With the high cost of college a key issue for candidates in the upcoming presidential election, students everywhere — both enrolled or entering college for the first time — are looking for an edge in mitigating costs.
For those scholars, the answer often lies in the timely completion and submission of the Free Application for Federal Student Aid.
The FAFSA, known to many past students as a somewhat lengthy and cumbersome crucible to navigate, has entered the 21st century as a more user-friendly document which can be completed online in about 30 to 60 minutes, according to many local college officials.
Elizabeth Petri, the director of financial aid at Massachusetts College of Liberal Arts in North Adams, Mass., said that while the season of local public FAFSA workshops recently ended, prospective students and parents can always call college financial aid offices — and should apply as soon as possible.
"Applying early is the key to receiving the best financial aid package available from a college," Petri said. "At MCLA, approximately 93 percent of degree-seeking undergraduate students apply for financial aid through the FAFSA. We encourage all student to complete [it]."
While the federal deadline to apply for aid during the 2016-17 school year is June 30, 2017, states and colleges often allocate awards using their own deadline. The Massachusetts deadline is on May 1 of this year, while Vermont suggests "as soon as possible after Jan. 1, 2016."
The FAFSA, when completed online at fafsa.gov, is free. By submitting it, students become eligible for access to grants, loans and work-study funds from the federal government.
Most colleges nationwide use FAFSA-submitted data as the basis for awarding their own school-funded or state-furnished financial aid.
Once in school, students seeking financial aid must fill out the FAFSA annually, due to the potential for changes in their financial situation. Each college calculates separate awards for its students. If students or their families have already filed their yearly tax information, much of that information can be automatically retrieved during the online FAFSA filing and renewal processes.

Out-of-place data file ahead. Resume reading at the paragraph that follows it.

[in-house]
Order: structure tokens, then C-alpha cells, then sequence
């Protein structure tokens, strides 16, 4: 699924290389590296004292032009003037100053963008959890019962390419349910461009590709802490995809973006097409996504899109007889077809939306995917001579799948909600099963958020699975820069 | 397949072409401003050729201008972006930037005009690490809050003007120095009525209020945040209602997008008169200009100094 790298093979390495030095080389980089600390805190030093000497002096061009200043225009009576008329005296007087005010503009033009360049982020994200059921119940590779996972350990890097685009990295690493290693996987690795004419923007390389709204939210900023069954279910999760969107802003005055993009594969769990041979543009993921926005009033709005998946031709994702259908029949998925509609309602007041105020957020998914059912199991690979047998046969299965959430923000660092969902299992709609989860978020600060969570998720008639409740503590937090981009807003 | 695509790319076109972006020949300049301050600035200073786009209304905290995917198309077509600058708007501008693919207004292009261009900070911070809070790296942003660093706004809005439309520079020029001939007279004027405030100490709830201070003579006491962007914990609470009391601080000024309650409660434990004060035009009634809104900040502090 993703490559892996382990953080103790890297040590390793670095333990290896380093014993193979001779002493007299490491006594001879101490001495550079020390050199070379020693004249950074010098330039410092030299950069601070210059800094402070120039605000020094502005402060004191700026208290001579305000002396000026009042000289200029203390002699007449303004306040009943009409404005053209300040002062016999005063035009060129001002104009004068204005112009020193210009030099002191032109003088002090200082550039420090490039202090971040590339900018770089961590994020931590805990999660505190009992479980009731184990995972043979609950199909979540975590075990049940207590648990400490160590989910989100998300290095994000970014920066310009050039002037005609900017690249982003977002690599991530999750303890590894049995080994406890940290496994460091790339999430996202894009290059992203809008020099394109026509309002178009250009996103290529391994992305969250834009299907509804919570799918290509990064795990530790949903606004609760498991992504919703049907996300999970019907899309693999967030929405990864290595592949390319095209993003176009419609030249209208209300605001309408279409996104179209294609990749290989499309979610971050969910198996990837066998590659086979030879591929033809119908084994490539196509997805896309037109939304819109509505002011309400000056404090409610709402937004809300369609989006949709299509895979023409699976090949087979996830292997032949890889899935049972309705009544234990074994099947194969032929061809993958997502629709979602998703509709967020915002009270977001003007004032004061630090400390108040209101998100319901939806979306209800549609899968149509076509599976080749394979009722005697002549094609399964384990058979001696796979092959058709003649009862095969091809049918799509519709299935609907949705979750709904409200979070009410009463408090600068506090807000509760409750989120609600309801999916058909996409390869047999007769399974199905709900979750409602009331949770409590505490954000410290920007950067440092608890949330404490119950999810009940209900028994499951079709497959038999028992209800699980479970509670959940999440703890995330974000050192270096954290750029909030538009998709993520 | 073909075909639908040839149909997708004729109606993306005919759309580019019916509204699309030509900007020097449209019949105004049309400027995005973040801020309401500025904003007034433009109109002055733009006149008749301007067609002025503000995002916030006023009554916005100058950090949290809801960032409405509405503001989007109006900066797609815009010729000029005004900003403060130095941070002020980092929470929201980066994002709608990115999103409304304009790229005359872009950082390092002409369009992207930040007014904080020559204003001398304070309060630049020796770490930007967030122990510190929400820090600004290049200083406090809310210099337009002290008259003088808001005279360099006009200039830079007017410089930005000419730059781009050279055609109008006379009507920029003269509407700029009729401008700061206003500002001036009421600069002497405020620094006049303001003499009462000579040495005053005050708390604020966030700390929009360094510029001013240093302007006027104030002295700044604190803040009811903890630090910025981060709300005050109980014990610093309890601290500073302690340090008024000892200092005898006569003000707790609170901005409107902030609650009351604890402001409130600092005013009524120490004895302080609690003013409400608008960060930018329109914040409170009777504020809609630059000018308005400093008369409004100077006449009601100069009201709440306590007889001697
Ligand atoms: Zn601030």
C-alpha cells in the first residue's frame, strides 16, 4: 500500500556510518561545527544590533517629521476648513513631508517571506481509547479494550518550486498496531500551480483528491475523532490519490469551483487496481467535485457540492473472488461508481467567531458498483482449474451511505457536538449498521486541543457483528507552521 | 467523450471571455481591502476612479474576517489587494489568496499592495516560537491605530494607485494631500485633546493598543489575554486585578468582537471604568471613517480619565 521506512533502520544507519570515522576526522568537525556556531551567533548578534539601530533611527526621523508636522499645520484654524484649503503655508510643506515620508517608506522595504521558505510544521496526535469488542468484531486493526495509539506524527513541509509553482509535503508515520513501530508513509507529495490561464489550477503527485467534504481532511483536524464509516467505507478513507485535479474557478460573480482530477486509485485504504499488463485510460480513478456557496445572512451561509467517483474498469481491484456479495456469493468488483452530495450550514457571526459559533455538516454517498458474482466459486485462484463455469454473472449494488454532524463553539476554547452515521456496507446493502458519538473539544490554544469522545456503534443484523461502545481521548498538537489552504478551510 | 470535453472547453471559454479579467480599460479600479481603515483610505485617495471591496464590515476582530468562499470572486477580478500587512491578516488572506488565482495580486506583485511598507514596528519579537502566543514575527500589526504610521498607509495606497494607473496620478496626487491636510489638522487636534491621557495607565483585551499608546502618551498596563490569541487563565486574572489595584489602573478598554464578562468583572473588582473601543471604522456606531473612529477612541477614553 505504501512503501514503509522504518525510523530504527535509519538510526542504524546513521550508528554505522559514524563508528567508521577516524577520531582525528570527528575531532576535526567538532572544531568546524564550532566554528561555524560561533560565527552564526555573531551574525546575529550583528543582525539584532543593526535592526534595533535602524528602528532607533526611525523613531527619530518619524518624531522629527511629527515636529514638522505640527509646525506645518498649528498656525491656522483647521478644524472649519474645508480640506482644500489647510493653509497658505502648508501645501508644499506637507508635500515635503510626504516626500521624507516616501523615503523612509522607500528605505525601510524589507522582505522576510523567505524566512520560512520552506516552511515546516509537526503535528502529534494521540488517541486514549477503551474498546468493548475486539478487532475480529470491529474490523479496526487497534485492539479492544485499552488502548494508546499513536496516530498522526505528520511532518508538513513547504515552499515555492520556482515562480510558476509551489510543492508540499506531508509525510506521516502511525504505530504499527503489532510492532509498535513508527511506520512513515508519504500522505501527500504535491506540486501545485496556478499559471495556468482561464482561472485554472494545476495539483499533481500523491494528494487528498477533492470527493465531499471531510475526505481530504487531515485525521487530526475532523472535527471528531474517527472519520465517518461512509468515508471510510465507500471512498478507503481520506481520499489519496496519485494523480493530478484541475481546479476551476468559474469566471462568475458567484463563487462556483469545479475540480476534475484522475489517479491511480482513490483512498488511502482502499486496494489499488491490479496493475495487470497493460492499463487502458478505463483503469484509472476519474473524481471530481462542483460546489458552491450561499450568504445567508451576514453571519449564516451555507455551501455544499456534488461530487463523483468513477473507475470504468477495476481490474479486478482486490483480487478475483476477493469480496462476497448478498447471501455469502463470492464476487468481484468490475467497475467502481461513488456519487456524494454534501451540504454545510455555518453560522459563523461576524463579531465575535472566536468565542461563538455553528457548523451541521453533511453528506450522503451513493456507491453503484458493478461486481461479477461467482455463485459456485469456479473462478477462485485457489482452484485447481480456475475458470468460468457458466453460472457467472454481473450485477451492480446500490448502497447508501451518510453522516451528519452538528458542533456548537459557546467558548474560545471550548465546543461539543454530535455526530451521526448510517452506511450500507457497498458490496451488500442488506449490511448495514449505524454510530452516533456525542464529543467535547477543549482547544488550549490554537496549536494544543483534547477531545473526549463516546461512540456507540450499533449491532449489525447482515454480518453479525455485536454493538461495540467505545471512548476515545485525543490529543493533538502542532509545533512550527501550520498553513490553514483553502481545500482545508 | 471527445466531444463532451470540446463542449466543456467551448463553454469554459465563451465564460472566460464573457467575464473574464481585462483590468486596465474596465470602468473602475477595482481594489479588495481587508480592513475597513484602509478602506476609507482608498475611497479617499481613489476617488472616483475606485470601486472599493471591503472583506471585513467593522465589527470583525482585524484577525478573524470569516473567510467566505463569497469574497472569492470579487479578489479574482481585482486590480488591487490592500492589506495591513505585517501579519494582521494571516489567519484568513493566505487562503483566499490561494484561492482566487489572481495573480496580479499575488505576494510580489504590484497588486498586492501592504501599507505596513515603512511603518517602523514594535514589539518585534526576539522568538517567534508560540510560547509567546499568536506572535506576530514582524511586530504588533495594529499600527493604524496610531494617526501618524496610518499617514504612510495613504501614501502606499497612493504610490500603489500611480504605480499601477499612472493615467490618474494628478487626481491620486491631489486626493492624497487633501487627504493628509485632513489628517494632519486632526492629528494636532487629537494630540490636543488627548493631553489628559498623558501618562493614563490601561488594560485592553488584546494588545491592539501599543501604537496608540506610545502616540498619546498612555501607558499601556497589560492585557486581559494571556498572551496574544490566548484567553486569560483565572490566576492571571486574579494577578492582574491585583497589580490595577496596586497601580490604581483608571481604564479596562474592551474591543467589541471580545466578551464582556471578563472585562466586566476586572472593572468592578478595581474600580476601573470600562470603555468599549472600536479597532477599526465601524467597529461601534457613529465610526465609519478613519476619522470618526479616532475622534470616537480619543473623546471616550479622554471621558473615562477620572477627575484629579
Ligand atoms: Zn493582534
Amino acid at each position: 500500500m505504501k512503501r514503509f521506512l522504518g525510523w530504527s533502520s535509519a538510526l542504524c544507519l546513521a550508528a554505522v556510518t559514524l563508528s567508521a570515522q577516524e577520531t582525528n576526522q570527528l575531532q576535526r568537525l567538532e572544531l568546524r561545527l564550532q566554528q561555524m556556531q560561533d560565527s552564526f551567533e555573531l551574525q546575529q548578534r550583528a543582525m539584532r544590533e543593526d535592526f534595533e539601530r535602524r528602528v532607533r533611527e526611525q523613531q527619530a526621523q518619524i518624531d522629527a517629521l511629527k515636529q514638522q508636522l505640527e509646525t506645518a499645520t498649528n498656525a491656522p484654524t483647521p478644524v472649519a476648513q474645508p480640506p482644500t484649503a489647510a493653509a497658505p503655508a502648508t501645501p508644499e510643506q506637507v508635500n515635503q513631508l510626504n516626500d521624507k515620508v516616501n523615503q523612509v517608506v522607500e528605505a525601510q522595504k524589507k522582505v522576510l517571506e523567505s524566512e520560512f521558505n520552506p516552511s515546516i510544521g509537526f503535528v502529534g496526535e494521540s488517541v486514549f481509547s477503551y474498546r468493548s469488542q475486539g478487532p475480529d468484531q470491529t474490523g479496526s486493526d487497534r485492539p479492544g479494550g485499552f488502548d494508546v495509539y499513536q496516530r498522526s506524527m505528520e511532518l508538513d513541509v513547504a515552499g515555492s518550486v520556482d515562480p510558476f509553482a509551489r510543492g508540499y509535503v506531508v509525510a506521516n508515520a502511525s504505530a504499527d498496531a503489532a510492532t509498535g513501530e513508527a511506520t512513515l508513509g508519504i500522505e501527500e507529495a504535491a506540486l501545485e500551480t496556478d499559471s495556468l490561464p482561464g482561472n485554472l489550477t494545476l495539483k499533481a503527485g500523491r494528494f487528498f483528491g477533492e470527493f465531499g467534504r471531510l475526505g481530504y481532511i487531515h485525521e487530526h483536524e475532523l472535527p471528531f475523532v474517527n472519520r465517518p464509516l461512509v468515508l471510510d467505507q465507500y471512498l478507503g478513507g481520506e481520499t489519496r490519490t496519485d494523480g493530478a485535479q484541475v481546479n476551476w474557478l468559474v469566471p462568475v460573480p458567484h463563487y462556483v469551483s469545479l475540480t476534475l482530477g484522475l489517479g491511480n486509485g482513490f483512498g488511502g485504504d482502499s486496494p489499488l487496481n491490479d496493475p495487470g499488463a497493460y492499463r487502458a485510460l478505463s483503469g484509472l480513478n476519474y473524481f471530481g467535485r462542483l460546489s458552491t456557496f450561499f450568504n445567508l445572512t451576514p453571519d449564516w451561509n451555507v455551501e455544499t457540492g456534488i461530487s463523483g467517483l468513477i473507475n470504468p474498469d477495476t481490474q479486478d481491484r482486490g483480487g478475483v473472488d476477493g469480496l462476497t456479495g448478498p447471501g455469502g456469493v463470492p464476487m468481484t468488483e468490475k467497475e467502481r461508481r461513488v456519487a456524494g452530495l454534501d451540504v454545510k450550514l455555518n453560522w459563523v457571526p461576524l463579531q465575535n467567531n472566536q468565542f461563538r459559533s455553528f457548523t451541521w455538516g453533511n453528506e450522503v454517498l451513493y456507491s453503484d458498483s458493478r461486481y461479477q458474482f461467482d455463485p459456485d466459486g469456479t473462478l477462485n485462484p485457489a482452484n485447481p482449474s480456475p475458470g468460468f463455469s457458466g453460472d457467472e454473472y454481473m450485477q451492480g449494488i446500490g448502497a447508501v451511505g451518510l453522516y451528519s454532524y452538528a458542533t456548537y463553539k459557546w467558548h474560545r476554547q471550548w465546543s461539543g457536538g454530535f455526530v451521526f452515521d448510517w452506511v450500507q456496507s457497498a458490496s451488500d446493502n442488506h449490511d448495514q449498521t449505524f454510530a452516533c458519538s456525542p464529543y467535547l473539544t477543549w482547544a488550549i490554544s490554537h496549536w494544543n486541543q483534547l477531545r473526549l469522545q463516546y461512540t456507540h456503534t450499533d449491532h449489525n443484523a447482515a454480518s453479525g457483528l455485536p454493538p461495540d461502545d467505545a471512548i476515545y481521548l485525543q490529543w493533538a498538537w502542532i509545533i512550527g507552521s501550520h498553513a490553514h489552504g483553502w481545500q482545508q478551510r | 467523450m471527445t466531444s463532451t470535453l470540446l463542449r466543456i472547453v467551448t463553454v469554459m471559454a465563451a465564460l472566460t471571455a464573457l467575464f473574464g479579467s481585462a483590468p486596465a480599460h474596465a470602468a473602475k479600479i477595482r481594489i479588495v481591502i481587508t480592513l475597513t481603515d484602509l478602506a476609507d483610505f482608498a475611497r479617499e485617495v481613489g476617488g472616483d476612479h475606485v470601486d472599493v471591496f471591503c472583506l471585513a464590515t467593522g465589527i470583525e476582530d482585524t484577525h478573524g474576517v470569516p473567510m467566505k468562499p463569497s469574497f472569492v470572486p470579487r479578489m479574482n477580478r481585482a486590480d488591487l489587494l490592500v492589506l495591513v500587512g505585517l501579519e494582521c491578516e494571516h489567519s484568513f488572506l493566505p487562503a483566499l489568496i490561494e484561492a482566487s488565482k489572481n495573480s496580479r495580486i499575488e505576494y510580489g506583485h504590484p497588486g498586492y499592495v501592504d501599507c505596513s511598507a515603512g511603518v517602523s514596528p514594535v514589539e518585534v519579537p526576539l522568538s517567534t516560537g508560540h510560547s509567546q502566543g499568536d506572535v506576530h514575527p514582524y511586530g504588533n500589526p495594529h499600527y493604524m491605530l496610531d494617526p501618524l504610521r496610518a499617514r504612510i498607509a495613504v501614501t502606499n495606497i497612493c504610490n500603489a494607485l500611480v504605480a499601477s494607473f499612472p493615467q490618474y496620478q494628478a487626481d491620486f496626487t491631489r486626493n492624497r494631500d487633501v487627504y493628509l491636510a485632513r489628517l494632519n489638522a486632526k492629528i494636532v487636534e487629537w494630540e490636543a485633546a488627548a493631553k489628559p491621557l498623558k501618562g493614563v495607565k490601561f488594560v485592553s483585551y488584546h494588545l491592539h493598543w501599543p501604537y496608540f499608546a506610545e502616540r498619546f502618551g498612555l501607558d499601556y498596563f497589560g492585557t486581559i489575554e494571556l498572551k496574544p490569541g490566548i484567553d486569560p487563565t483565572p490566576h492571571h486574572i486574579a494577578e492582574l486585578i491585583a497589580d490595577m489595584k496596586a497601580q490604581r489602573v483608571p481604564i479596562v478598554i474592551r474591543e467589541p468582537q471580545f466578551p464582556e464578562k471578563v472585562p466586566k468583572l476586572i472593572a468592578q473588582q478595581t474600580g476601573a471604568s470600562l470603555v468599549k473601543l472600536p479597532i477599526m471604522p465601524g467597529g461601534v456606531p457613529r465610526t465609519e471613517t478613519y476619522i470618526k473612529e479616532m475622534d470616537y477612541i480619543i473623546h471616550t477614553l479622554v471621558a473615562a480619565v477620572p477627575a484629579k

Recently, the new online version of the FAFSA has added skip logic response technology, meaning it is easier to navigate as students only need to address form entries that apply to them.
Information that families should be prepared to provide include W-2 forms; federal tax returns (or the best estimate of income if the state deadline passes before federal taxes are filed); the Social Security numbers of students and parents; student's driver's license or state ID; current bank statements and financial records, including annual stock, bond and investment statements.
In addition, non-taxable income records should also be presented, such as child support, tax-deferred pensions, and workers' compensation.
Connect with advisers
While assembling that list may sound a bit intimidating, Lucy Robinson, financial aid counselor at the Community College of Vermont's Bennington campus, said that applying for financial aid doesn't have to be scary or hard, nor does it have to be done alone. She added that connecting with college advisers and counselors is a must.
"Often at CCV, our students graduate with little or no student loan debt," Robinson said. "Income-eligible Vermonters have most direct costs covered by grants and others utilize payment plans, employer funding, and scholarships. Financial aid counselors are available to help with the FAFSA throughout the year, for free."
Avoid these mistakes
Along with local advisers ready and willing to help all prospective and current students, the U.S. Department of Education also offers helpful hints of things to avoid when considering financial aid, or directly applying for it.
Nicole Callahan, a new media analyst at the Department of Education's Office of Federal Student Aid, listed seven common errors students make with the online FAFSA:
• Not completing the FAFSA at all, due to apathy.
• Not being prepared, or using skip logic (mentioned above).
• Not reading carefully, or rushing through items.
• In-putting incorrect information.
• Not reporting all parent information.
• Not using the IRS data retrieval tool (mentioned above).
• Not electronically signing the FAFSA with their assigned PIN.
In light of the above potential issues, MCLA's Elizabeth Petri emphasized that help is available locally at all times.
"The FAFSA has been simplified over the years to make it easier for students and parents to complete," she said. "[They] are encouraged to call if they have questions or problems completing the FAFSA or the financial aid process."
Telly Halkias is an award-winning freelance journalist.